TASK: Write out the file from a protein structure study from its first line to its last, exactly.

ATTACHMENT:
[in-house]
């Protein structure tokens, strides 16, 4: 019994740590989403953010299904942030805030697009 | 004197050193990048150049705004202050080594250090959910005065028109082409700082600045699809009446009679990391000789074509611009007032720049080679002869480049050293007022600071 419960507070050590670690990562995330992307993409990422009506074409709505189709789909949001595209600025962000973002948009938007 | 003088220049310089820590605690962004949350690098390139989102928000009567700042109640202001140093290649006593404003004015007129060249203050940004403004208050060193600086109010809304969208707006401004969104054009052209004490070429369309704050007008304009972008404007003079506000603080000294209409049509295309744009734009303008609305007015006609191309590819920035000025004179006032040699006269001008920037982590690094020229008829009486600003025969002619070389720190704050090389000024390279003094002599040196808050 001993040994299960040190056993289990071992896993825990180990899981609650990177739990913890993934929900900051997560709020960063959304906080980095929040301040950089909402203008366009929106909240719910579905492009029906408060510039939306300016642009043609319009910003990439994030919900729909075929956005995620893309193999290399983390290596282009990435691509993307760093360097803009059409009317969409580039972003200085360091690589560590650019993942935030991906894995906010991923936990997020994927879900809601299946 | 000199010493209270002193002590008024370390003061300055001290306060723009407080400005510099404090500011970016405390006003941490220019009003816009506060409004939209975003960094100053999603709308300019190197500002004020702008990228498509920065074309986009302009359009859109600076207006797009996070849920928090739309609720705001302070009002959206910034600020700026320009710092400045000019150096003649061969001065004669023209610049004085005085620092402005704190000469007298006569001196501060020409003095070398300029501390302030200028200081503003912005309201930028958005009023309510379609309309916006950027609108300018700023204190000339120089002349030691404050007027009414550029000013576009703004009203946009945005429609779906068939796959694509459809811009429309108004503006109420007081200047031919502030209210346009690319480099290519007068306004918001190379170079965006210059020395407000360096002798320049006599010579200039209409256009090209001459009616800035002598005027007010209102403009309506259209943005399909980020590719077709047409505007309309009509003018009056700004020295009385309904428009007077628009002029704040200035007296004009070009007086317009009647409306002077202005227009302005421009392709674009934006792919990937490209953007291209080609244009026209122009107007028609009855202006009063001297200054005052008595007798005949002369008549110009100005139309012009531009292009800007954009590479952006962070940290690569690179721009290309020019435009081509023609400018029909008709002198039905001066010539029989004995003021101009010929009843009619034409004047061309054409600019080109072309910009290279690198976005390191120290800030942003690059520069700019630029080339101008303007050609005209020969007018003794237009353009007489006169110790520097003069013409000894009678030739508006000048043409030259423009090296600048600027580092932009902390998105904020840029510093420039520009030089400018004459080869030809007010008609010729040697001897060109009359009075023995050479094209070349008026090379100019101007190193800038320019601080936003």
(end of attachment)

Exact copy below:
[in-house]
């Protein structure tokens, strides 16, 4: 019994740590989403953010299904942030805030697009 | 004197050193990048150049705004202050080594250090959910005065028109082409700082600045699809009446009679990391000789074509611009007032720049080679002869480049050293007022600071 419960507070050590670690990562995330992307993409990422009506074409709505189709789909949001595209600025962000973002948009938007 | 003088220049310089820590605690962004949350690098390139989102928000009567700042109640202001140093290649006593404003004015007129060249203050940004403004208050060193600086109010809304969208707006401004969104054009052209004490070429369309704050007008304009972008404007003079506000603080000294209409049509295309744009734009303008609305007015006609191309590819920035000025004179006032040699006269001008920037982590690094020229008829009486600003025969002619070389720190704050090389000024390279003094002599040196808050 001993040994299960040190056993289990071992896993825990180990899981609650990177739990913890993934929900900051997560709020960063959304906080980095929040301040950089909402203008366009929106909240719910579905492009029906408060510039939306300016642009043609319009910003990439994030919900729909075929956005995620893309193999290399983390290596282009990435691509993307760093360097803009059409009317969409580039972003200085360091690589560590650019993942935030991906894995906010991923936990997020994927879900809601299946 | 000199010493209270002193002590008024370390003061300055001290306060723009407080400005510099404090500011970016405390006003941490220019009003816009506060409004939209975003960094100053999603709308300019190197500002004020702008990228498509920065074309986009302009359009859109600076207006797009996070849920928090739309609720705001302070009002959206910034600020700026320009710092400045000019150096003649061969001065004669023209610049004085005085620092402005704190000469007298006569001196501060020409003095070398300029501390302030200028200081503003912005309201930028958005009023309510379609309309916006950027609108300018700023204190000339120089002349030691404050007027009414550029000013576009703004009203946009945005429609779906068939796959694509459809811009429309108004503006109420007081200047031919502030209210346009690319480099290519007068306004918001190379170079965006210059020395407000360096002798320049006599010579200039209409256009090209001459009616800035002598005027007010209102403009309506259209943005399909980020590719077709047409505007309309009509003018009056700004020295009385309904428009007077628009002029704040200035007296004009070009007086317009009647409306002077202005227009302005421009392709674009934006792919990937490209953007291209080609244009026209122009107007028609009855202006009063001297200054005052008595007798005949002369008549110009100005139309012009531009292009800007954009590479952006962070940290690569690179721009290309020019435009081509023609400018029909008709002198039905001066010539029989004995003021101009010929009843009619034409004047061309054409600019080109072309910009290279690198976005390191120290800030942003690059520069700019630029080339101008303007050609005209020969007018003794237009353009007489006169110790520097003069013409000894009678030739508006000048043409030259423009090296600048600027580092932009902390998105904020840029510093420039520009030089400018004459080869030809007010008609010729040697001897060109009359009075023995050479094209070349008026090379100019101007190193800038320019601080936003």